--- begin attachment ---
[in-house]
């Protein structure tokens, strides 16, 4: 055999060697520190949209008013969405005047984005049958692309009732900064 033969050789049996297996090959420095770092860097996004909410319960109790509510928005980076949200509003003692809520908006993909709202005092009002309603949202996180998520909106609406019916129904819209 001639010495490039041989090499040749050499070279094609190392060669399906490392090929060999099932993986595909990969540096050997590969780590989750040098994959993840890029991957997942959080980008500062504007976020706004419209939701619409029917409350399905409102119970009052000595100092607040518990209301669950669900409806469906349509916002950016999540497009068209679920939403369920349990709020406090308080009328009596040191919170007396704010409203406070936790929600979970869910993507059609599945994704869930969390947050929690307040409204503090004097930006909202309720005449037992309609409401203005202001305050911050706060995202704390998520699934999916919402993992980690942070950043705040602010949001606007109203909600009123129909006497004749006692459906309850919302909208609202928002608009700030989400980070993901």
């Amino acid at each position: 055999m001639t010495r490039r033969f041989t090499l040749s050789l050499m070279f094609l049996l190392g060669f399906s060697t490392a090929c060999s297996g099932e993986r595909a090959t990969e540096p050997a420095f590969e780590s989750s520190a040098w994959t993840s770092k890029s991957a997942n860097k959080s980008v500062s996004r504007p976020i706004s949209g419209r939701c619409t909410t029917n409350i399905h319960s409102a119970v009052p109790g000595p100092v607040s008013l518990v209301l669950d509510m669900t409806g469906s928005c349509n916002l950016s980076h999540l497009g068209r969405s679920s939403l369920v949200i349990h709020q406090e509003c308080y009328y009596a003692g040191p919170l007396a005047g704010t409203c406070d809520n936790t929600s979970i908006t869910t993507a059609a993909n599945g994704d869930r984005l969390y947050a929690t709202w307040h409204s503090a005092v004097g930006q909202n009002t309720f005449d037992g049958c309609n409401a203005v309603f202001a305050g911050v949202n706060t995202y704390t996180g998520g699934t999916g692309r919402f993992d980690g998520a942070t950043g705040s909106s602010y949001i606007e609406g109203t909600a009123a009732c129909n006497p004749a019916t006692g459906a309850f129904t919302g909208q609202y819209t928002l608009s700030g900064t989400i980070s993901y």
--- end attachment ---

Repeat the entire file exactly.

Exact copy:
[in-house]
């Protein structure tokens, strides 16, 4: 055999060697520190949209008013969405005047984005049958692309009732900064 033969050789049996297996090959420095770092860097996004909410319960109790509510928005980076949200509003003692809520908006993909709202005092009002309603949202996180998520909106609406019916129904819209 001639010495490039041989090499040749050499070279094609190392060669399906490392090929060999099932993986595909990969540096050997590969780590989750040098994959993840890029991957997942959080980008500062504007976020706004419209939701619409029917409350399905409102119970009052000595100092607040518990209301669950669900409806469906349509916002950016999540497009068209679920939403369920349990709020406090308080009328009596040191919170007396704010409203406070936790929600979970869910993507059609599945994704869930969390947050929690307040409204503090004097930006909202309720005449037992309609409401203005202001305050911050706060995202704390998520699934999916919402993992980690942070950043705040602010949001606007109203909600009123129909006497004749006692459906309850919302909208609202928002608009700030989400980070993901």
């Amino acid at each position: 055999m001639t010495r490039r033969f041989t090499l040749s050789l050499m070279f094609l049996l190392g060669f399906s060697t490392a090929c060999s297996g099932e993986r595909a090959t990969e540096p050997a420095f590969e780590s989750s520190a040098w994959t993840s770092k890029s991957a997942n860097k959080s980008v500062s996004r504007p976020i706004s949209g419209r939701c619409t909410t029917n409350i399905h319960s409102a119970v009052p109790g000595p100092v607040s008013l518990v209301l669950d509510m669900t409806g469906s928005c349509n916002l950016s980076h999540l497009g068209r969405s679920s939403l369920v949200i349990h709020q406090e509003c308080y009328y009596a003692g040191p919170l007396a005047g704010t409203c406070d809520n936790t929600s979970i908006t869910t993507a059609a993909n599945g994704d869930r984005l969390y947050a929690t709202w307040h409204s503090a005092v004097g930006q909202n009002t309720f005449d037992g049958c309609n409401a203005v309603f202001a305050g911050v949202n706060t995202y704390t996180g998520g699934t999916g692309r919402f993992d980690g998520a942070t950043g705040s909106s602010y949001i606007e609406g109203t909600a009123a009732c129909n006497p004749a019916t006692g459906a309850f129904t919302g909208q609202y819209t928002l608009s700030g900064t989400i980070s993901y």